Olympian

Pindar

Pindar, creator; Arnson Svarlien, Diane, 1960-, translator

  1. As when someone takes a goblet, all golden, the most prized of his possessions, foaming with the dew of the vine from a generous hand, and makes a gift of it to his young son-in-law, welcoming him with a toast from one home to another,
  2. honoring the grace of the symposium and the new [*]( Reading with Snell ne/os for e(o/n . ) marriage-bond, and thereby, in the presence of his friends, makes him enviable for his harmonious marriage-bed;
  3. I too, sending to victorious men poured nectar, the gift of the Muses, the sweet fruit of my mind, I try to win the gods' favor
  4. for those men who were victors at Olympia and at Pytho . That man is prosperous, who is encompassed by good reports. Grace, which causes life to flourish, looks with favor now on one man, now on another, with both the sweet-singing lyre and the full-voiced notes of flutes.
  5. And now, with the music of flute and lyre alike I have come to land with Diagoras, singing the sea-child of Aphrodite and bride of Helios, Rhodes,
  6. so that I may praise this straight-fighting, tremendous man who had himself crowned beside the Alpheus and near Castalia, as a recompense for his boxing, and also his father Damagetus, a man pleasing to Justice, living on the island of three cities near the foreland of spacious Asia , among Argive spearmen.
  7. I shall want to proclaim my message for them, the widely powerful race of Heracles, and tell correctly from the beginning, from Tlepolemus, the story that concerns all. For, on the father's side, they boast descent from Zeus, while, on the mother's, they are descendants of Amyntor, through Astydameia. But around the minds of men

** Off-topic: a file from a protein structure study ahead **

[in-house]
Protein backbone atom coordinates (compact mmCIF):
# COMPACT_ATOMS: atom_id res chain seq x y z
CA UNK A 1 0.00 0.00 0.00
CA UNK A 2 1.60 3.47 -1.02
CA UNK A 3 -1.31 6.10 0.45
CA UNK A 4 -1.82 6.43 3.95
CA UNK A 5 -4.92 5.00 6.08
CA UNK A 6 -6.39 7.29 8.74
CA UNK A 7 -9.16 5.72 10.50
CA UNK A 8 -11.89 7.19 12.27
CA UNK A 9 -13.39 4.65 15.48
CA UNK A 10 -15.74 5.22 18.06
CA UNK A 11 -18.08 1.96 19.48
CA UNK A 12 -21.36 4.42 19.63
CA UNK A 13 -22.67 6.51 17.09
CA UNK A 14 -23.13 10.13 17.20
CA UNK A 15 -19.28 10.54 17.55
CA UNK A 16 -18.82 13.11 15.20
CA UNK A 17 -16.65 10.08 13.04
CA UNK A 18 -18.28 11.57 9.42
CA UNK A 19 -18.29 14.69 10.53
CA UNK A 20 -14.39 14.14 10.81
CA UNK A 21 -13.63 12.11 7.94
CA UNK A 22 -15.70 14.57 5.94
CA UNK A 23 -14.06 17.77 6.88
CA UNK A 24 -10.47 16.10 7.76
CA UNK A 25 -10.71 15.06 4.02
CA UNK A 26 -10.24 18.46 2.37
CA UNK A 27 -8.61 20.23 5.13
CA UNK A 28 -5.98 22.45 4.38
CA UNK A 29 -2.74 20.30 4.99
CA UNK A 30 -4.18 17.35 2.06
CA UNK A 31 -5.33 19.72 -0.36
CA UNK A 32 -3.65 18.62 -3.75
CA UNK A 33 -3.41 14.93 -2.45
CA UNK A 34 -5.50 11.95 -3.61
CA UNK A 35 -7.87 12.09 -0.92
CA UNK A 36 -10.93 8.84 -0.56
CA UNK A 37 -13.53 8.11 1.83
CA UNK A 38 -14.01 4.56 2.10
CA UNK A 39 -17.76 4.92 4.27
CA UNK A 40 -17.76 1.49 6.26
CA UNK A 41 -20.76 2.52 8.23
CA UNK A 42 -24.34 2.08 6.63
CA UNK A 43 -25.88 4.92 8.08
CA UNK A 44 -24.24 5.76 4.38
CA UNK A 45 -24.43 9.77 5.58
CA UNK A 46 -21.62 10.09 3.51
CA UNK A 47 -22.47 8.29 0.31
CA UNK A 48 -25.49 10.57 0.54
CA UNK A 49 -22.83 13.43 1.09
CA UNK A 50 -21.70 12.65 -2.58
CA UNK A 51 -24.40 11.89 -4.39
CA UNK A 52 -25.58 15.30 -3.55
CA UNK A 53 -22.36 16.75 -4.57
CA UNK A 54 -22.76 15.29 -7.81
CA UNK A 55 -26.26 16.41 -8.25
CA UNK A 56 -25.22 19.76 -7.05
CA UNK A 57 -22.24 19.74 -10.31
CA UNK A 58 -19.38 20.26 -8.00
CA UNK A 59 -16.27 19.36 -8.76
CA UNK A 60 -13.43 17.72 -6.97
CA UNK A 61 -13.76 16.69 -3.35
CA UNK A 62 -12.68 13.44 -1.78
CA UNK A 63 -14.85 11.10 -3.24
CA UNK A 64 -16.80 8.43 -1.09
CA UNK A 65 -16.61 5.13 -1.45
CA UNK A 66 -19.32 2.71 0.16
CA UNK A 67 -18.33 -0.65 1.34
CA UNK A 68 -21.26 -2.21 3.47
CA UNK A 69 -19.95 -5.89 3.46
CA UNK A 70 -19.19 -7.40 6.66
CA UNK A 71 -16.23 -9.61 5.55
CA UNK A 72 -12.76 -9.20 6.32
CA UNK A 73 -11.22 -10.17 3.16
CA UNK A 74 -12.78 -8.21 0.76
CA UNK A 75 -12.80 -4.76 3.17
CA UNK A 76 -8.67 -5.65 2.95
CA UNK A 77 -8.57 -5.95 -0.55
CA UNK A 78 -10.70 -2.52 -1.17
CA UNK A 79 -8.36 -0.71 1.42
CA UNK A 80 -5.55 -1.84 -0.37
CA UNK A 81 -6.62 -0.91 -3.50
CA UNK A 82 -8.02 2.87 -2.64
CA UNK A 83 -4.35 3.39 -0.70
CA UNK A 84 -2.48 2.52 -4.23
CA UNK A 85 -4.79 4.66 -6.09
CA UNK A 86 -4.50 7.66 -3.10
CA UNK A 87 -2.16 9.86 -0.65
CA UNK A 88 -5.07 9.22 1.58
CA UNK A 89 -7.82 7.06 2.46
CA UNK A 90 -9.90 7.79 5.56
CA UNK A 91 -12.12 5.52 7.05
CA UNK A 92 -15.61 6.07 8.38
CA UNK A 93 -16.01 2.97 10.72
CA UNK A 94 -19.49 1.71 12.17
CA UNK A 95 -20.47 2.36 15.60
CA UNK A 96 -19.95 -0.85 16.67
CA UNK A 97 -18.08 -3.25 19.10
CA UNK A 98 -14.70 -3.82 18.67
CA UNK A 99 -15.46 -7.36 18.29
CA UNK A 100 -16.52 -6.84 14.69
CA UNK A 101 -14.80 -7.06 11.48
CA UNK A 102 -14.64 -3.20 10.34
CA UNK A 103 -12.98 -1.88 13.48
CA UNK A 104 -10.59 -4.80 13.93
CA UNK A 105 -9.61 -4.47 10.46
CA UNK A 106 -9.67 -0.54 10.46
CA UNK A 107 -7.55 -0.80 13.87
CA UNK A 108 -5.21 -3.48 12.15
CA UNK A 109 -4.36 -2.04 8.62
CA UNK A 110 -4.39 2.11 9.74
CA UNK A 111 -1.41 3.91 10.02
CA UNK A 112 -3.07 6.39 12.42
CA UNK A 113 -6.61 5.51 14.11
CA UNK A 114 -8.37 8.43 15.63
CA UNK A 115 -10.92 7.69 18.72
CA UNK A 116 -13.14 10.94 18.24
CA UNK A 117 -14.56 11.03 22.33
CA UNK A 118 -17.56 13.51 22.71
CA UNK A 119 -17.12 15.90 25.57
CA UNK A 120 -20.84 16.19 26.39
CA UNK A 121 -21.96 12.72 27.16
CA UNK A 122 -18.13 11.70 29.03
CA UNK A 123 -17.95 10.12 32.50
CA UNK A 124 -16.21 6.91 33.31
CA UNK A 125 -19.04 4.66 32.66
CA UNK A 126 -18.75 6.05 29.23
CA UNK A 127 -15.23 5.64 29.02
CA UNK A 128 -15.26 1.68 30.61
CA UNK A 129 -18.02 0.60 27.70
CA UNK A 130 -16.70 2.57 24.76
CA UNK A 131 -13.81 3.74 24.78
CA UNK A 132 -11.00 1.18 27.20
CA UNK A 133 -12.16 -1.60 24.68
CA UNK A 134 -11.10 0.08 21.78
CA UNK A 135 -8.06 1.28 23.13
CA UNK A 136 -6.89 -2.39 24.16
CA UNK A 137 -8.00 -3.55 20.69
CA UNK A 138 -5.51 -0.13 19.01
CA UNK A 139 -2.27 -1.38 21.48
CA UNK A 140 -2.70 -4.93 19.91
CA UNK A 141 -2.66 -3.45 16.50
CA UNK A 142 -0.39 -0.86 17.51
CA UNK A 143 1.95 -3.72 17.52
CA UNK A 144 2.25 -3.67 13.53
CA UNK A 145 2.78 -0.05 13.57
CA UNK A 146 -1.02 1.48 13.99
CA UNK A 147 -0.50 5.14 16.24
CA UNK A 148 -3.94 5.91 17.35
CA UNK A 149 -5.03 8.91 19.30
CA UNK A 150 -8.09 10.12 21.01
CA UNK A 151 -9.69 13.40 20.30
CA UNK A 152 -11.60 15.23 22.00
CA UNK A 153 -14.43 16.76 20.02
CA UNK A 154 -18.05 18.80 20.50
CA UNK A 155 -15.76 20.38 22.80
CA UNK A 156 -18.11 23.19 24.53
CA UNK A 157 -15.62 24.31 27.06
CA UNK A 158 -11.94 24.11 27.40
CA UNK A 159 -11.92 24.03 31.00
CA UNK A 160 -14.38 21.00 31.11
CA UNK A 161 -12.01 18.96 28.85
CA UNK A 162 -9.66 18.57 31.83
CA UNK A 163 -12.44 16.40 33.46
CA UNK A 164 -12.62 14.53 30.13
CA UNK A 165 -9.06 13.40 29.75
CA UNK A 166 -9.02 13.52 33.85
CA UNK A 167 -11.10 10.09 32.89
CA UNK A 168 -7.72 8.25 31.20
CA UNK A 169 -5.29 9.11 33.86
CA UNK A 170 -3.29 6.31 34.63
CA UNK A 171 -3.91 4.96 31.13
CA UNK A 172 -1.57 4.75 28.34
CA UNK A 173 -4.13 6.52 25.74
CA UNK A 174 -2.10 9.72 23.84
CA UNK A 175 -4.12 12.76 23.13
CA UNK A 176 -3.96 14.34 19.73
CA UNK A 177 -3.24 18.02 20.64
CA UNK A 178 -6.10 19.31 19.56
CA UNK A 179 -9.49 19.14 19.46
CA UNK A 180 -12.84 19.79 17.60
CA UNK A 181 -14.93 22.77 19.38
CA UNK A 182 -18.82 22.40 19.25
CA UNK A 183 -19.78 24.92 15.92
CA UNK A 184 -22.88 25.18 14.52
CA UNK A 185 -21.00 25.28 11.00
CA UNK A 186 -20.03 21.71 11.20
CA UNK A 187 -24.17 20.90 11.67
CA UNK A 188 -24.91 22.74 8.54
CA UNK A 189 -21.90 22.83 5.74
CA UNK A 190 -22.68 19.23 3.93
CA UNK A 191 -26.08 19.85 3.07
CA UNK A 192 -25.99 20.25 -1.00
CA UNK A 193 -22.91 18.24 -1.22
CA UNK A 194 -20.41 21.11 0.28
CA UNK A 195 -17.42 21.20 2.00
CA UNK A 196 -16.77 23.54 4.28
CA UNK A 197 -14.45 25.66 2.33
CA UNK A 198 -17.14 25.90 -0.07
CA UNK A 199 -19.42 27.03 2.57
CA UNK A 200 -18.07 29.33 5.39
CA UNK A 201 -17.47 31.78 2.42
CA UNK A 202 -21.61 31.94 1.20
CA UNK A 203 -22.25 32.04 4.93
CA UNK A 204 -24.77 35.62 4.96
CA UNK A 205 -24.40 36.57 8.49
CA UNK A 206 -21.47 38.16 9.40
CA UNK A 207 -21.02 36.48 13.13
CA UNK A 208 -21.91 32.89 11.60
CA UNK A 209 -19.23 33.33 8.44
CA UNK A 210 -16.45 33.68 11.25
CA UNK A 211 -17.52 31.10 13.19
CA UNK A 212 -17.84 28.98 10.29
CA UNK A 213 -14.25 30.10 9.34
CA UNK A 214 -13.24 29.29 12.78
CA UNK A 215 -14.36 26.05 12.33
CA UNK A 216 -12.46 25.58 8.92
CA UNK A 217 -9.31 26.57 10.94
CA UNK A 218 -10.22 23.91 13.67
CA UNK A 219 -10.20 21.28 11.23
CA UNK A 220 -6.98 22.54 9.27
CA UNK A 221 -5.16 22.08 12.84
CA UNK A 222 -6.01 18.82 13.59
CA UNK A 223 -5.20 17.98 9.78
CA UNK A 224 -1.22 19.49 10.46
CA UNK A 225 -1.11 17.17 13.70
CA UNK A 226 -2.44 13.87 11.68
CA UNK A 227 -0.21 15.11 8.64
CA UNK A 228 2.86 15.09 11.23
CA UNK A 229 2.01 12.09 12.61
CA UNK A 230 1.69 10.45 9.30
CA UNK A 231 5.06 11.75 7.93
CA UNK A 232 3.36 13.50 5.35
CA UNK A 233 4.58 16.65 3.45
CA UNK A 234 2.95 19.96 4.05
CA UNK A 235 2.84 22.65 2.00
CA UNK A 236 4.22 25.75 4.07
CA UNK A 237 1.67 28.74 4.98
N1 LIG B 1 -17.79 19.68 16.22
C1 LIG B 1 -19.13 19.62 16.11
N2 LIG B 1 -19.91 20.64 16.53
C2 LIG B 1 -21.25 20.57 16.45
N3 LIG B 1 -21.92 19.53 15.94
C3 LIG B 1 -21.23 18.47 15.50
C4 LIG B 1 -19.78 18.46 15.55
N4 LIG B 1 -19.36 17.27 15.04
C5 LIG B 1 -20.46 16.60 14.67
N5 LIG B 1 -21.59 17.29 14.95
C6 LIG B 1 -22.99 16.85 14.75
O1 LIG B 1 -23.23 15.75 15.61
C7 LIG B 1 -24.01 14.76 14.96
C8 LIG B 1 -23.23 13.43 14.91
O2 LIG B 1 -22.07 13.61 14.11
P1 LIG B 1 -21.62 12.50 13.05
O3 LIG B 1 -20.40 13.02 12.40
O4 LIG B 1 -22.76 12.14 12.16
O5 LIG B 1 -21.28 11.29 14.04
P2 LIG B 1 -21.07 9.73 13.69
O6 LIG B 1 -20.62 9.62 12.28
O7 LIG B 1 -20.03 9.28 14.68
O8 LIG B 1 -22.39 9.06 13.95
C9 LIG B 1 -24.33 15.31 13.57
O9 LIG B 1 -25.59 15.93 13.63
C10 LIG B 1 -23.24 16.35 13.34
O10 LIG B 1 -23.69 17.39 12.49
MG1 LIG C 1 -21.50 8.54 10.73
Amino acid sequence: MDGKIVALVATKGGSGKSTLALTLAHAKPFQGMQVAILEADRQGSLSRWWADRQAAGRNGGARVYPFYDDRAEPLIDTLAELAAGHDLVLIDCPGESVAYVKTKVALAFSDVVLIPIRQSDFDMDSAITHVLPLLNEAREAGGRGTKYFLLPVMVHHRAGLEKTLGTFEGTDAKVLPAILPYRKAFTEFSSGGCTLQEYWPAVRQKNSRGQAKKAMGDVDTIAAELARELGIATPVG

8. countless errors loom; and this is impossible to discover:
  9. what is best to happen to a man, now and in the end. For indeed, striking Licymnius, the bastard brother of Alcmena, with a staff of hard olive-wood as he came out of the chamber of Midea ,
  10. the founder of this land once killed that man, in anger. Disturbances of the mind lead astray even a wise man. Tlepolemus went and sought the god's oracle.
  11. To him the golden-haired god spoke, from his fragrant sanctuary, of a voyage by ship from the shore of Lerna straight to the pasture land with sea all around it, where once the great king of the gods showered the city with golden snow,
  12. when, by the skills of Hephaestus with the bronze-forged hatchet, Athena leapt from the top of her father's head and cried aloud with a mighty shout. The Sky and mother Earth shuddered before her.
  13. Then even the god that brings light to mortals, son of Hyperion,
  14. enjoined his dear children to observe the obligation that was soon to be due: that they should be the first to build for the goddess an altar visible to all men, and by founding a sacred burnt-offering warm the spirit of the father and of the daughter who thunders with her spear. She who casts excellence and joys into men is the daughter of Forethought, Reverence.
  15. Truly, a cloud of forgetfulness sometimes descends unexpectedly, and draws the straight path of action away from the mind. For they climbed the hill without bringing the seed of burning flame; and they established the sacred precinct on the acropolis with fireless sacrifices. Zeus brought to them a yellow cloud
  16. and rained on them abundant gold. And the gray-eyed goddess herself bestowed on them
  17. every art, so that they surpassed all mortal men as the best workers with their hands; and the roads bore works of art like living, moving creatures, and their fame was profound. For a wise craftsman, even superior skill is free from guile. The ancient stories of men tell
  18. that when Zeus and the immortals were dividing the earth among them, Rhodes was not yet visible in the expanse of the sea, but the island was hidden in the salty depths.
  19. Helios was absent, and no one marked out a share for him; in fact they left him without any allotment of land,
  20. although he was a holy god. And when Helios mentioned it, Zeus was about to order a new casting of lots, but Helios did not allow him. For he said that he himself saw in the gray sea, growing from the bottom, a rich, productive land for men, and a kindly one for flocks.